Most likely you have contracted with a deck builder to have a deck or porch built. While this is an exciting time for you, your family, and your house, there are a few things that you need to prepare for before your deck builder pulls his truck up front. This article is here as a guide to help you prepare your yard for your new porch or deck.
Depending on the layout of your yard, your deck contractors will have to carry all of the framing material and decking from the trailer to the site of your deck. If you have an opinion on what route you want your deck contractors to take, let them know before they show up to unload.
All of the material, which will include the decking, joists, posts, and concrete will need to be stacked somewhere in your yard. If you have a patio or slab then this is great place for them to stockpile material, however, most homes don't have such a place. This will mean that some of your grass will be covered with material, tools, and cut-offs. This is just part of the process, but it doesn't mean that you don't have options.
Do your best to have the contractors pile materials in an area of your yard that typically doesn't get much shade or an area where grass is difficult to grow, this way you won't lose much. Remember that contractors won't want to walk far to material, so you might just have to compromise.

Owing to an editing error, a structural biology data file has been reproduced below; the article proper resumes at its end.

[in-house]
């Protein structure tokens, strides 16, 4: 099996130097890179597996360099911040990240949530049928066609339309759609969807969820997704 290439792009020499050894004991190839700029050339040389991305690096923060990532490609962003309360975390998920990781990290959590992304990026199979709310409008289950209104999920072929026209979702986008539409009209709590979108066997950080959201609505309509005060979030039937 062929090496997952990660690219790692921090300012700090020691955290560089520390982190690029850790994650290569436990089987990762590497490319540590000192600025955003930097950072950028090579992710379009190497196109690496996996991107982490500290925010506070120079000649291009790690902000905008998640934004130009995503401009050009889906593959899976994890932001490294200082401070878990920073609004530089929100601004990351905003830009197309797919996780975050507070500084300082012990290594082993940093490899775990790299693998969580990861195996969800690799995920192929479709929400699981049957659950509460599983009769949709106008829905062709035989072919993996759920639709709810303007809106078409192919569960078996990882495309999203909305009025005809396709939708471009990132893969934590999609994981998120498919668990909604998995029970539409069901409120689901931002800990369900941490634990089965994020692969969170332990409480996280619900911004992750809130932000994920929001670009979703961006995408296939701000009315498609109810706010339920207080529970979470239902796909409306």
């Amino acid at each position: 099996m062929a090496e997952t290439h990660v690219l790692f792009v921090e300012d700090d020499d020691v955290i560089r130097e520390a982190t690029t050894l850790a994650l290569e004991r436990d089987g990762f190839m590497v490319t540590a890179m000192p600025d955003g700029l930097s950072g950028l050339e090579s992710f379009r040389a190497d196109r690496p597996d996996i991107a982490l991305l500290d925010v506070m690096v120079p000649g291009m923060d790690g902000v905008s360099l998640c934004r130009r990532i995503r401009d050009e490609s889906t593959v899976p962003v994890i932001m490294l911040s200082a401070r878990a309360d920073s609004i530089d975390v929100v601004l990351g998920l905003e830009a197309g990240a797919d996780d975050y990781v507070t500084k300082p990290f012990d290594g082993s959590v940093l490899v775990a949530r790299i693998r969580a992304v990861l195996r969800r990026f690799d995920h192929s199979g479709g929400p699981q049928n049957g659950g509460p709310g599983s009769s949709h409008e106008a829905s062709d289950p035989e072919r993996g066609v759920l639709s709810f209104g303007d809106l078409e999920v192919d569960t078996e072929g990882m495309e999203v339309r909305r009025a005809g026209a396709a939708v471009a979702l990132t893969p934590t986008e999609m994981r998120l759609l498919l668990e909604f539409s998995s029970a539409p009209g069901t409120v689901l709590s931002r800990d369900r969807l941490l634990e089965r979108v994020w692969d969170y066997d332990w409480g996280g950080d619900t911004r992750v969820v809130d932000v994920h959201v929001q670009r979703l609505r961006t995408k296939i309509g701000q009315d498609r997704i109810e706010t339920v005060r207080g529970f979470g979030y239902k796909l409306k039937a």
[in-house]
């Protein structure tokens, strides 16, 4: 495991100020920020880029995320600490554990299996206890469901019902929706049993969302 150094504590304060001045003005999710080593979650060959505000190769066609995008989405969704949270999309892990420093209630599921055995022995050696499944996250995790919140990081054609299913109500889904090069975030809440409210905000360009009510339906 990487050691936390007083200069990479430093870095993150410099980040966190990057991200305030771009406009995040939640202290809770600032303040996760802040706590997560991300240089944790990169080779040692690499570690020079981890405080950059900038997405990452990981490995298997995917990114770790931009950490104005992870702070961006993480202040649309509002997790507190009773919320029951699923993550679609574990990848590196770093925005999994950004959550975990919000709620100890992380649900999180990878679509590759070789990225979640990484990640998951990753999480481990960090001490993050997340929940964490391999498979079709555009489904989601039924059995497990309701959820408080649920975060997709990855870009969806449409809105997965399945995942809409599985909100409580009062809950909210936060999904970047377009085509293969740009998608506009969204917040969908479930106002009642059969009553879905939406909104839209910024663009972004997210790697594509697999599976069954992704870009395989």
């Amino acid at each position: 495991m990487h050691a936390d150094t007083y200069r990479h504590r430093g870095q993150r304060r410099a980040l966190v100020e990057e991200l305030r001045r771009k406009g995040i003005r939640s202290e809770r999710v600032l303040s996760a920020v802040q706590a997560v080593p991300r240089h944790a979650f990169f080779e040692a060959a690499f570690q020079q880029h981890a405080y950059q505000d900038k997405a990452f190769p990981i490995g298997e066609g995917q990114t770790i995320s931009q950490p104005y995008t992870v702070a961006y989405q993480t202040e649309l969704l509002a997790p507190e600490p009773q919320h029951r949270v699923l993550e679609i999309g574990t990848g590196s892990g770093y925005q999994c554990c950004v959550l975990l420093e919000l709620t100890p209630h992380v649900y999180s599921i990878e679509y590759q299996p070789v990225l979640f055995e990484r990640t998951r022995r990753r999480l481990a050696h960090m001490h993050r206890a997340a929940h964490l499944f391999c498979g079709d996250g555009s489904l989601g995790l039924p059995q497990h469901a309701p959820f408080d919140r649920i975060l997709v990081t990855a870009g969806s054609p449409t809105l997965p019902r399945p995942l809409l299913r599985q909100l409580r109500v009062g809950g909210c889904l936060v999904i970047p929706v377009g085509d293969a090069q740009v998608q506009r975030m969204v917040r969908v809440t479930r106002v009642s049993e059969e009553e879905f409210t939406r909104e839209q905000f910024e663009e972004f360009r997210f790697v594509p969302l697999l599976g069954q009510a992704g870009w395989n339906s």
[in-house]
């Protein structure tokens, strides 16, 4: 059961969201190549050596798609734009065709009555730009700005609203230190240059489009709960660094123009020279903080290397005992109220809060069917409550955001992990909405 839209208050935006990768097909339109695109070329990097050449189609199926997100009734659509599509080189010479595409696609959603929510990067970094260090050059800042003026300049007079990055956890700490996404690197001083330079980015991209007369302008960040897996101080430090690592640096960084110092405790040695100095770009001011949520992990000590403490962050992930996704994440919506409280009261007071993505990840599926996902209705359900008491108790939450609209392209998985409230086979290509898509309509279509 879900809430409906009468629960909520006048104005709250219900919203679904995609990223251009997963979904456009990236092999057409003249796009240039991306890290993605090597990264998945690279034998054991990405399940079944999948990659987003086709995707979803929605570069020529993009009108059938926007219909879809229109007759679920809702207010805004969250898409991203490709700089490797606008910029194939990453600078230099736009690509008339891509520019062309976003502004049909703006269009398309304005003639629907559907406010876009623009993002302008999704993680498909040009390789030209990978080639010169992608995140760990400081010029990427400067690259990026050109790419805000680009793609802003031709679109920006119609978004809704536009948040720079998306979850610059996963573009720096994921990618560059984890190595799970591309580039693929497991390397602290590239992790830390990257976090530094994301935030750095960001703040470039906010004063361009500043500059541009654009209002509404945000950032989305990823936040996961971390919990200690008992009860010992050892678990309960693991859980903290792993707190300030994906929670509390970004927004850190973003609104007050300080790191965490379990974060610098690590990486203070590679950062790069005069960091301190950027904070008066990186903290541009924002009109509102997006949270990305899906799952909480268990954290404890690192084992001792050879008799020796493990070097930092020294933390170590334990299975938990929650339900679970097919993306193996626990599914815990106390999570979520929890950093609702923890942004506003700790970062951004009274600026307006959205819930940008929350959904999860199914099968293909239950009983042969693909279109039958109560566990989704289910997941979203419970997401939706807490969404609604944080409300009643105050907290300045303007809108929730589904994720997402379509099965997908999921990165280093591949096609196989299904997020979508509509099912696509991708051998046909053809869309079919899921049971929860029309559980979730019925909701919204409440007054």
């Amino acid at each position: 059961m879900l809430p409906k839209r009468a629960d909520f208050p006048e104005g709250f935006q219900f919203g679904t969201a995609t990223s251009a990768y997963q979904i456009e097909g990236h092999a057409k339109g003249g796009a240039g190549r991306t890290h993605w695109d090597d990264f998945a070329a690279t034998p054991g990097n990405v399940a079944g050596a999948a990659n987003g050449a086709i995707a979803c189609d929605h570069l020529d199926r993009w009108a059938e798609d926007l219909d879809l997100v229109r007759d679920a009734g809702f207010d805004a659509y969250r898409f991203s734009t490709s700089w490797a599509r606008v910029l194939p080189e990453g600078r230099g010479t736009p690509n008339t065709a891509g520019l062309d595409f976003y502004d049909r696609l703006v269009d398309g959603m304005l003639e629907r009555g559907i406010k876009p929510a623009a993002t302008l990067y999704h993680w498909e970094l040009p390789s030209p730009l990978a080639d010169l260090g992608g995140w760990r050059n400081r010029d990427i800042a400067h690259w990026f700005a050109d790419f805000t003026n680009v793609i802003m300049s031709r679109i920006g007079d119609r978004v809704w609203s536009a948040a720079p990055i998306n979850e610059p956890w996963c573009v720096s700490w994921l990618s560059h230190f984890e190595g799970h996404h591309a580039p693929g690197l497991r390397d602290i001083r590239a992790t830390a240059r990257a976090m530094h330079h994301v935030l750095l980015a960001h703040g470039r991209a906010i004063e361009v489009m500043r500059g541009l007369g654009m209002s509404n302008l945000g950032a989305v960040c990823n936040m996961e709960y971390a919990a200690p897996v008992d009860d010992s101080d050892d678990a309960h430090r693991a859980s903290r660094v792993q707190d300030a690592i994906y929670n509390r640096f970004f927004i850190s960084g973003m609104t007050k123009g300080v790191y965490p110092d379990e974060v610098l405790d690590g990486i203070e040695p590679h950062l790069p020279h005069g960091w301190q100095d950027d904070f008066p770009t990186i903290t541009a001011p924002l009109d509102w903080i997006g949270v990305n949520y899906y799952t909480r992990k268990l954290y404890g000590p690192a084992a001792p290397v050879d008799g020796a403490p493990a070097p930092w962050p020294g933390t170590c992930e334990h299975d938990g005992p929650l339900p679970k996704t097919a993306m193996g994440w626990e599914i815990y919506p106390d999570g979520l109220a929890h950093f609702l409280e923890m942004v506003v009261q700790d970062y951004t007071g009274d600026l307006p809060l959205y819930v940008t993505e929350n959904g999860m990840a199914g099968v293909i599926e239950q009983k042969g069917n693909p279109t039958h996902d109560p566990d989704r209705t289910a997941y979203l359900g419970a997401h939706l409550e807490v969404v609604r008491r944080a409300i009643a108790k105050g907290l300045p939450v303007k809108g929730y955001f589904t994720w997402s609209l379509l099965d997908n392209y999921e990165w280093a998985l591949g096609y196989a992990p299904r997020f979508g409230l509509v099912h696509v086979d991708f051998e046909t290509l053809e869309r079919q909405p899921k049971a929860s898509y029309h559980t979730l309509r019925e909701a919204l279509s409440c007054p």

Obstacles in Your Yard
What is in the way might get broken. This is an adage of home remodeling here at ServiceMagic, and we pass it along to you so that you feel encouraged to protect your belongings. Whatever might be in the way needs to be moved out of the way, and this includes grills, play equipment, flower pots, birdfeeders, tables, chairs, etc. This will not only protect your possessions, but it will also allow your contractors to go right to work without having to slalom around obstacles in your yard.
If you are having a natural wood deck or porch installed, it will not be stained or treated immediately. Most professionals will wait 4-6 weeks to let the sun even out the color of the wood and then stain after. Once you know when it will be treated, make sure to let your lawn grow long and then have it cut right after it is treated. This will keep overspray from the stain from getting all over the grass because you will have that portion cut. This is just a smart way to protect your lawn.
As with any project, ask your contractor if you can do anything to help out to prepare for their arrival. Access to a water hose and an electrical outlet will be necessary, but they might also have a few other things.